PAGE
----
As if the round, flashing marquee lights, the tiny street-side box office, the freshly popped popcorn aroma and the giant curtain covering a 30-foot-wide screen aren’t enough to convince you . . . then the bigger-than-life images of the immortal Clark Gable and
Vivien Leigh should certainly give it away. Built in 1946, the Devon is the oldest movie theater in Philadelphia — maybe not in years, but certainly in memories. The Devon, at the corner of Frankford Avenue and Stirling Street in Mayfair, has all of the aforementioned qualities.
It is still a single-screen neighborhood theater. And it’s still a great place to take your wife, husband, girlfriend, boyfriend or kids to see a picture, just like folks did in the old days, the Golden Days, of Hollywood. At four bucks for a ticket, the prices should remind everyone of . . . well, maybe not the old days, but certainly these days when the multiplexes charge a whole lot more.
After decades on the decline, the Devon is now operated by a local businessman and lifelong movie buff. And it’s showing.
Gene Denicolo, 71, dumped tens of thousands of dollars of his own cash into the theater after taking out a lease late last year and saving the Devon from a likely death. Denicolo cleaned the place up, made it more customer friendly and re-established the pipeline of popular second-run movies upon which the place built its reputation.
In its first six months, the resurrected Devon has shown signs of coming out of its economical funk, but it still isn’t a moneymaker. Not one to give up without a fight, Denicolo is now shifting gears.
From Day One, he’s been selling old-time theater. Now he’s offering the full effect. Last week, Denicolo brought the 1939 Oscar-winning classic Gone With the Wind to the Devon’s big screen. In the coming months, he’s planning on showing films like Casablanca, Key Largo, White Heat, The Godfather and even Rocky.
He’ll continue to work new films into the schedule, such as the current selection, Gladiator, as well as the upcoming Mission Impossible 2 and Gone in 60 Seconds. But he’ll only show the good ones. When the inevitable stinkers come rolling down the pike, he’ll opt for a classic instead.
First impressions of the concept during last week’s Gone With the Wind run were positive. frankly, my dear, he gives a darn
“I started with Gone With the Wind,” Denicolo said. “I figured, let me start with the best of them. So far, it ain’t doing bad. It’s doing mediocre to good . . . as good as the new stuff I’ve had.”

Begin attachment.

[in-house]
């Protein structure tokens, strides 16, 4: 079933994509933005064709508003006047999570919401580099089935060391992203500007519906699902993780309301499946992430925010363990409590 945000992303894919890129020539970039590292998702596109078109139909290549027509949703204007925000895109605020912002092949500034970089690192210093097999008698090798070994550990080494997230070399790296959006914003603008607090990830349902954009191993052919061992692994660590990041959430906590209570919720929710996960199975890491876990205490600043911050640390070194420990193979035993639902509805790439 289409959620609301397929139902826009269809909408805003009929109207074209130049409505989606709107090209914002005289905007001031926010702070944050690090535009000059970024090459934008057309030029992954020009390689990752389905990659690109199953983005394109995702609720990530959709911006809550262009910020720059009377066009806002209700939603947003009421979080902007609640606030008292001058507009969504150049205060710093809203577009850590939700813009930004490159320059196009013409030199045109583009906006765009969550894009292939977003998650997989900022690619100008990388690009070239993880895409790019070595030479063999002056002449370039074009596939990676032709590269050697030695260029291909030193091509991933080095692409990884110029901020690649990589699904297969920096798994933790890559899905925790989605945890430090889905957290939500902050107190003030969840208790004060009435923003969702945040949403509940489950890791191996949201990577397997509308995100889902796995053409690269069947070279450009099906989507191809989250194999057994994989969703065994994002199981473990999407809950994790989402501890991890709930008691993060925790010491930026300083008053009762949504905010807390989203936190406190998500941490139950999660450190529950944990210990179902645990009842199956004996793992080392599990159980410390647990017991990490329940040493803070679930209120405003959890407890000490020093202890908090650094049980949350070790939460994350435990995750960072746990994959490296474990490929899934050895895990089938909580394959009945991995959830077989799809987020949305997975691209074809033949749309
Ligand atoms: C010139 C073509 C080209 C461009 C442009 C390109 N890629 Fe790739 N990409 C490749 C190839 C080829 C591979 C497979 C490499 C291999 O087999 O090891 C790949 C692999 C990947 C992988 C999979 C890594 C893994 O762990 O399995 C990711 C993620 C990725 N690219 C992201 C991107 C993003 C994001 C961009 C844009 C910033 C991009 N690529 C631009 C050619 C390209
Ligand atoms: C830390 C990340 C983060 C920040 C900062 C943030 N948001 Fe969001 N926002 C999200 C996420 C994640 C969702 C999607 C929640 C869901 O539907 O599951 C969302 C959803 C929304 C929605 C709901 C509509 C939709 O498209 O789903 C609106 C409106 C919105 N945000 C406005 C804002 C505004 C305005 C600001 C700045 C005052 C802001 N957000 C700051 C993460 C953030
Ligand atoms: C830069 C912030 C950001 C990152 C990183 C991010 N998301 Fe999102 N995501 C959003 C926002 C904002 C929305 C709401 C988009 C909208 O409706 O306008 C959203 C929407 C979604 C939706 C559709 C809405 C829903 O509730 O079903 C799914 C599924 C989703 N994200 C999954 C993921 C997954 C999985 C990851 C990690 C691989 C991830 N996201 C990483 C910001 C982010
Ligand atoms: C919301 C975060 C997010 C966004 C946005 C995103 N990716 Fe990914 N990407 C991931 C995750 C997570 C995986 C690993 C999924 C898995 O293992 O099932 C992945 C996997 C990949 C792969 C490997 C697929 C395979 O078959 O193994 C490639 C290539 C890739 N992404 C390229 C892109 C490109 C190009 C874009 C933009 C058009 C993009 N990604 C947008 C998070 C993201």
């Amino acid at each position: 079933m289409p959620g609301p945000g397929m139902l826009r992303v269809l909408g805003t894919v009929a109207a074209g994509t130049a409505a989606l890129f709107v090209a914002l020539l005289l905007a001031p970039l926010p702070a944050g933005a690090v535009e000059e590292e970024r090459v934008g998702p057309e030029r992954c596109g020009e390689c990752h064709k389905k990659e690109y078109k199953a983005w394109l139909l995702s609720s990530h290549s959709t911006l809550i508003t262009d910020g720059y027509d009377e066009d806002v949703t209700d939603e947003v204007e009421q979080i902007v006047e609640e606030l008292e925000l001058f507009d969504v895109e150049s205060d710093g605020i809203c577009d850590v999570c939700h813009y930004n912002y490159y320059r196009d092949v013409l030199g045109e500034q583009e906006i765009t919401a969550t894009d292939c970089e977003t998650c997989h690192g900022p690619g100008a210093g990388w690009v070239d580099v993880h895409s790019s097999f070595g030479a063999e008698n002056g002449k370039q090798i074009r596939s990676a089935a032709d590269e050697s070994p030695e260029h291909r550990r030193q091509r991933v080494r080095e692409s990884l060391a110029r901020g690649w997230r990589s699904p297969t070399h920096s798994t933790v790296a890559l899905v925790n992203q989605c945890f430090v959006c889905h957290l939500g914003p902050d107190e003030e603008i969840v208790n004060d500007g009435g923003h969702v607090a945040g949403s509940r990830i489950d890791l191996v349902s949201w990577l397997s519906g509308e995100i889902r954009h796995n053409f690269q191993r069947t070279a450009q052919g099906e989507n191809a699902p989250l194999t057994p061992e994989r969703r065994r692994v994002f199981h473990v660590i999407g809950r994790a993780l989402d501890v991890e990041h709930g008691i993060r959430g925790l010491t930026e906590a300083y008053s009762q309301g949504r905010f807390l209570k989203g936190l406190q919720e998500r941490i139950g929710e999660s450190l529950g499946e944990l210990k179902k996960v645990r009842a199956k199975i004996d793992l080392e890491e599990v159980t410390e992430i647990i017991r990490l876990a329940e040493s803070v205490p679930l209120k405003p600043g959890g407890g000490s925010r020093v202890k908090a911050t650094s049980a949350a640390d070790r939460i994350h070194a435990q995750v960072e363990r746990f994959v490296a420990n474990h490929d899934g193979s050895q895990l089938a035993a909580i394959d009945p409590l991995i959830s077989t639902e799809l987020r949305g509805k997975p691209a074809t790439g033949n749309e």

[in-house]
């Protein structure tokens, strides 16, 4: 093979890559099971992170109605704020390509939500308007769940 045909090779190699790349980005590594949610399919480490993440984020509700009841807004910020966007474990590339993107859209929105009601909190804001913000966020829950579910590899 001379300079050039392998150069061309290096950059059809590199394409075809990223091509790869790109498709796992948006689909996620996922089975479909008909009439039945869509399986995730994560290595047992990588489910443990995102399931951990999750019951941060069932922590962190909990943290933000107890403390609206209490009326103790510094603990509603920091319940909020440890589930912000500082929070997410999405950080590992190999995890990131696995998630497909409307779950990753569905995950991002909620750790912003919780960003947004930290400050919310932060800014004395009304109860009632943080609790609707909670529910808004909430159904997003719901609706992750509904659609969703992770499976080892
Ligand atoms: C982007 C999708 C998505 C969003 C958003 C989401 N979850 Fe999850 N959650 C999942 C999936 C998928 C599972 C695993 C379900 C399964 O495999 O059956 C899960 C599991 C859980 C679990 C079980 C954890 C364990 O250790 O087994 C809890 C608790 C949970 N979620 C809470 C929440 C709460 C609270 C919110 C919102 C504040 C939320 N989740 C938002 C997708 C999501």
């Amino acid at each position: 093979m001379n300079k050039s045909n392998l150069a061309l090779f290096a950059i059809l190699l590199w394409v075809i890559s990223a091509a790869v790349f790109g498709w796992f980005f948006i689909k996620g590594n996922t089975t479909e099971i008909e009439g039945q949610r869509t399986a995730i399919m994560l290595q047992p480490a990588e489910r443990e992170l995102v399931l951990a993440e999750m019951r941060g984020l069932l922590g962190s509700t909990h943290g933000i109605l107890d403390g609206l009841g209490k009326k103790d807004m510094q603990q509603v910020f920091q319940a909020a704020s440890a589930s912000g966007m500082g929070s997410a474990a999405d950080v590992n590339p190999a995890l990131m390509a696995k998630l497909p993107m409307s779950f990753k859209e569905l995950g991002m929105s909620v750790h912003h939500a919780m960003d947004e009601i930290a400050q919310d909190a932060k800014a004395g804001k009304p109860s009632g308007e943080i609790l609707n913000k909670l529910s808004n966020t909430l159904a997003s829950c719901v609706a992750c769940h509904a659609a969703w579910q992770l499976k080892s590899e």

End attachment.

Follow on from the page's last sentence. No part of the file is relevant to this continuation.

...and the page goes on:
“I’m glad something like this is still in the city,” said Le Ives of Bridesburg, who made the short trip to the Devon last Wednesday night. “It’s hard to compare old movies to new movies. The old ones were made more for quality. The new ones are made more to bowl people over with special effects.”
Another word that Ives used in describing the classic films was “imagination.” The old movies called upon the viewer to use imagination more than modern movies do, Ives explained.
Denicolo is hoping that area residents start imagining how much fun they can have at his nostalgic theater, and that they start acting on those thoughts soon. After all, Denicolo’s resources can’t keep the theater going forever. There has to be a profit.
“My nut here is twenty-five hundred (dollars) a week,” he said. “If I take in fifteen (hundred), I’m counting, but I’m not counting enough. That’s when I argue with my booking agents.
“If I say, ‘That show got me fifteen hundred or eighteen hundred,’ they say ‘That’s good.’ Then I say, ‘Maybe that’s good the way you count, but not the way I count.'”
Although the chain multi-screen theaters have essentially cornered the movie market these days, Denicolo says he doesn’t pay attention to what they make on particular films.
“All I’m concerned about is what I’ve got here,” he said. lot of stuff to do, not enough money
There’s a lot to be concerned about. Basically, it’s a three-person operation with Denicolo, his life partner, Dolores Venneri, and his daughter Charlotte Gasperi.
At movie time, one will generally work the box office, one will take tickets at the door, and one will work the concession stand in the rear of the theater. Part-timers are hired to run the projectors. But if something breaks down or someone fails to show, the buck stops with Denicolo.
The bucks, in fact, consistently seem to stop him from doing the things he wants to generate more interest in the Devon, whether it’s cash for better promotion, for physical improvements to the theater, or for exorbitant movie-rights fees.
“If I had more bucks, more money, I’d exploit myself more,” Denicolo said. “I’m a firm believer that you have to advertise yourself.”
Denicolo figures he’d have a natural hit if he could afford to promote his idea for double features aggressively.
“The double feature, that was common back in my day,” he said. “You would see two good shows. You would get the news of the day and cartoons. You would be giving kids a four-hour show. Now, they get you in and out so fast, mothers don’t even get a chance to drop off their kids and do something else for a while.”
Denicolo has not finalized plans for a double-feature show, but he figures on showing two classic films along with still-available Three Stooges and Laurel and Hardy shorts. “It gives you a day out You get to see it on a big screen again,” he said. “It’s thirty feet wide instead of thirty inches.”
If nothing else, Denicolo figures, local people should patronize the Devon out of fondness and nostalgia for a simpler, happier, bygone era.
“It’s a landmark,” he said, “the last neighborhood theater in the city of Philadelphia. And I’m just a little family guy trying to do something family-oriented for the neighborhood.”